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Available for Pre-Order.
Brief Border Wars 2 is the second set of four small operational level games on short border conflicts from Compass Games. The game system uses a card-driven system first introduced in Brief Border Wars that models the chaotic, stop-and-start nature of these impromptu wars. Four sets of exclusive rules reflect the peculiar nature of each conflict. Your sense of improvisation will be challenged as you explore four of the more interesting small wars fought in the early 20th century.
The four conflicts include:
Here is more background on each border war portrayed.
1913: Second Balkan War
The division of lands given up by the Ottoman Empire at the end of the First Balkan War was soon the subject of squabbles between the allied nations that had defeated the Empire. Bulgaria decided to grab as much of this territory as it could by a surprise attack on June 30, 1913 against Serbia and Greece. The offensive by their more powerful army soon petered out due to poor logistical depth and bad coordination, then in mid-July Romanian and Ottoman forces crossed Bulgaria’s borders. This made Bulgaria sue for peace but if the Bulgarian player has seized enough territory and made significant diplomatic assurances, they will have a better position in the negotiations.
1919: The Seven-Day War
The Duchy of Teschen (Cieszyn in Polish) was part of the Austro-Hungarian Empire until the end of the war. The two new countries of Czechoslovakia and Poland both laid claim to the territory on historic and ethnic grounds; more urgently, both countries desperately needed the land because of its large coal deposits and valuable mines, as well as the important iron and steel works at Trinec. On January 23, 1919, Czechoslovakia invaded to seize control of as much of the region as they could to stop Poland’s efforts to claim sovereignty over it. After seven days of fighting, the Entente nations forced a ceasefire and the two antagonists signed an agreement establishing a border at the Olza River, dividing the city of Cieszyn.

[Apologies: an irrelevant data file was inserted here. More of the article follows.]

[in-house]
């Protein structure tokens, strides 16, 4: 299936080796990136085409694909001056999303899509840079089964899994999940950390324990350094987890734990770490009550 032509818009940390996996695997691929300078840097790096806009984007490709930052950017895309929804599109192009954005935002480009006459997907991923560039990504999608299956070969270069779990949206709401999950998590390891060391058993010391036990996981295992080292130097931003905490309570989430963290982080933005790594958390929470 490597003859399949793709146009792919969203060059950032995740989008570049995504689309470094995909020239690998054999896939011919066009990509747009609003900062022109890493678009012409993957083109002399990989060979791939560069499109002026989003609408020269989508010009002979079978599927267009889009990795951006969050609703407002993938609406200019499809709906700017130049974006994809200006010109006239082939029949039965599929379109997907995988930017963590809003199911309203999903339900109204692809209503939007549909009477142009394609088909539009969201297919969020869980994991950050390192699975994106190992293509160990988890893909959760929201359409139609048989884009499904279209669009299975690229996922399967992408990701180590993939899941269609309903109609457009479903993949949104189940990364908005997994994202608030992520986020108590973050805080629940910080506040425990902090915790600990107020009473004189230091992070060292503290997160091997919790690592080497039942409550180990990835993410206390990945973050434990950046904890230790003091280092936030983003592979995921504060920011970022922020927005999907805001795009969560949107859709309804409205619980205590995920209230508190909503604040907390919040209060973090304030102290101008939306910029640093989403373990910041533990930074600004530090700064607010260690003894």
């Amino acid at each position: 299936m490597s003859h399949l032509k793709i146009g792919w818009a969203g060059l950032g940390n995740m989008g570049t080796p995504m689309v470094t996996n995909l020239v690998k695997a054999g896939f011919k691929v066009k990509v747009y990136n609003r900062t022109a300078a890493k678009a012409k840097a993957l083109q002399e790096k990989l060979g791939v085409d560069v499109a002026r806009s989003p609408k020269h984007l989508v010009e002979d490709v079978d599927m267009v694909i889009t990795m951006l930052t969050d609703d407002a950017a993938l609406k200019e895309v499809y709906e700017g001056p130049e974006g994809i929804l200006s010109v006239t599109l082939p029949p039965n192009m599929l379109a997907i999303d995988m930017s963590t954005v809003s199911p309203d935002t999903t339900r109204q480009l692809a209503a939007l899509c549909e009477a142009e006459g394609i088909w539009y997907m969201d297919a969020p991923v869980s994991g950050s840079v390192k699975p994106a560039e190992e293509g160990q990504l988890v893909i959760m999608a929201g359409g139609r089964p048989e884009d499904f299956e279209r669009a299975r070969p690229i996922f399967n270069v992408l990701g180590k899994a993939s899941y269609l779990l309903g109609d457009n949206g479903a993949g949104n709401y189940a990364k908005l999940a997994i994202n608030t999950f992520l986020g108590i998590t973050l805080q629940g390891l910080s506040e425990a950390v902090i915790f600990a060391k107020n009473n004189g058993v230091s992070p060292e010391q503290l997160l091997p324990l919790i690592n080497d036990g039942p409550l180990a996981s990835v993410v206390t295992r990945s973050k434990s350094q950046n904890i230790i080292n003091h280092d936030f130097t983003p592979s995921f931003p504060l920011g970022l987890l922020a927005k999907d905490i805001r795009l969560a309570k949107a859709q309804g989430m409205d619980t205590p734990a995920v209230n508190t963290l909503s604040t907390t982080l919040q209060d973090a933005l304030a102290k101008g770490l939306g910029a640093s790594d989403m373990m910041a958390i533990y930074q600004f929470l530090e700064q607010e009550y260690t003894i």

1939: The Nomonhan Incident
Also called the Battle of Khalkin Gol, this border clash between Japanese and Soviet forces in a remote part of the Mongolian grasslands had an impact on the development of the Second World War in the Pacific all out of proportion to the numbers involved. The game covers the early to mid-July 1939 period, the only time frame in which the Japanese Army could have succeeded in overpowering the local Soviet forces and establishing their claim to the zone between the Soviet claimed boundary and the Halha River. The attack provoked extensive reinforcements for the Soviet 57th Corps and their counteroffensive in August under the command of General Georgi Zhukov discouraged the Japanese Empire from contemplating further attacks on Mongolia or the USSR.
1940: The Italo-Green War
This game covers the first two months of the Italian invasion of Greece in the fall and winter of 1940. Hardly anything went right for the Italians; chaotic logistics and poor communication nullified their great advantage in men and machines and their offensive was halted and then thrown back into Albania by the determined Greek forces. Could you have done better than Mussolini?
These games are ideal short matches to finish off an evening of gaming, or fill a lunch hour. Either way your sense of improvisation will be challenged, and you’ll explore four of the interesting yet obscure small wars of the last 50 years.